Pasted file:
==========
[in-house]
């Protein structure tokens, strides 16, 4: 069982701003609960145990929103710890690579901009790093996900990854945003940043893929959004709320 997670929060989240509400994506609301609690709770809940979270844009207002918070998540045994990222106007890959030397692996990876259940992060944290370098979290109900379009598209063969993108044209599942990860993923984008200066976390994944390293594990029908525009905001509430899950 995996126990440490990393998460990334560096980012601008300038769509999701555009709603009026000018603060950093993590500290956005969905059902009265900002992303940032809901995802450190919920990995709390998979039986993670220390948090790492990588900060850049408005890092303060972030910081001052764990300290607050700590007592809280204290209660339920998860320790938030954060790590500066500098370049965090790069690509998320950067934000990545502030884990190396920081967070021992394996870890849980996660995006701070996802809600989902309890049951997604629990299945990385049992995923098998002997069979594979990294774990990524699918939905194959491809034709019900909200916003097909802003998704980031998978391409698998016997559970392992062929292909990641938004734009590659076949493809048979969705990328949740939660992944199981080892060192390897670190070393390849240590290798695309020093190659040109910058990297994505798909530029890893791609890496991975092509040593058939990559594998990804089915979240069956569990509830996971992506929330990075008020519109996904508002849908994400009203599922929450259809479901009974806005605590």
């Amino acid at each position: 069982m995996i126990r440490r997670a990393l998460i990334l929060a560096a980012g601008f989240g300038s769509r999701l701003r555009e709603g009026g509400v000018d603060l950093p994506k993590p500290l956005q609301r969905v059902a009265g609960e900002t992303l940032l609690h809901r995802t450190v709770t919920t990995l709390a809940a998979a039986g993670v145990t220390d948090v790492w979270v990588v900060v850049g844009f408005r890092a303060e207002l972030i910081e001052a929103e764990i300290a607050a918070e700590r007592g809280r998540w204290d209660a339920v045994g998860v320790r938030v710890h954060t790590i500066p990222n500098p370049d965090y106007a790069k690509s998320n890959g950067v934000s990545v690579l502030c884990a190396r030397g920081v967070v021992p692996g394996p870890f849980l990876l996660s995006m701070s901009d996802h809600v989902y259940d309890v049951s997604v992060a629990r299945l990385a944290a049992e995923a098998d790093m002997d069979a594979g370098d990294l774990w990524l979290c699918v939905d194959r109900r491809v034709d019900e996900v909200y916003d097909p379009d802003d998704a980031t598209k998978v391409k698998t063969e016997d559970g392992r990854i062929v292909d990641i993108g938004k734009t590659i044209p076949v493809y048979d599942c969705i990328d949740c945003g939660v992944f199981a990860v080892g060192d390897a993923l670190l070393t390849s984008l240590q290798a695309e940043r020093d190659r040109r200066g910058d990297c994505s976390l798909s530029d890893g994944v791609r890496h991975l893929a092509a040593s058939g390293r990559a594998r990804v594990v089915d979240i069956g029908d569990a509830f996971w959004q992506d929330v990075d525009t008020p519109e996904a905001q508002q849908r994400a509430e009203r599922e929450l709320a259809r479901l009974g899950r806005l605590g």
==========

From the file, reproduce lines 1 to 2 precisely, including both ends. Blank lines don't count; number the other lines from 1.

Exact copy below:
[in-house]
């Protein structure tokens, strides 16, 4: 069982701003609960145990929103710890690579901009790093996900990854945003940043893929959004709320 997670929060989240509400994506609301609690709770809940979270844009207002918070998540045994990222106007890959030397692996990876259940992060944290370098979290109900379009598209063969993108044209599942990860993923984008200066976390994944390293594990029908525009905001509430899950 995996126990440490990393998460990334560096980012601008300038769509999701555009709603009026000018603060950093993590500290956005969905059902009265900002992303940032809901995802450190919920990995709390998979039986993670220390948090790492990588900060850049408005890092303060972030910081001052764990300290607050700590007592809280204290209660339920998860320790938030954060790590500066500098370049965090790069690509998320950067934000990545502030884990190396920081967070021992394996870890849980996660995006701070996802809600989902309890049951997604629990299945990385049992995923098998002997069979594979990294774990990524699918939905194959491809034709019900909200916003097909802003998704980031998978391409698998016997559970392992062929292909990641938004734009590659076949493809048979969705990328949740939660992944199981080892060192390897670190070393390849240590290798695309020093190659040109910058990297994505798909530029890893791609890496991975092509040593058939990559594998990804089915979240069956569990509830996971992506929330990075008020519109996904508002849908994400009203599922929450259809479901009974806005605590």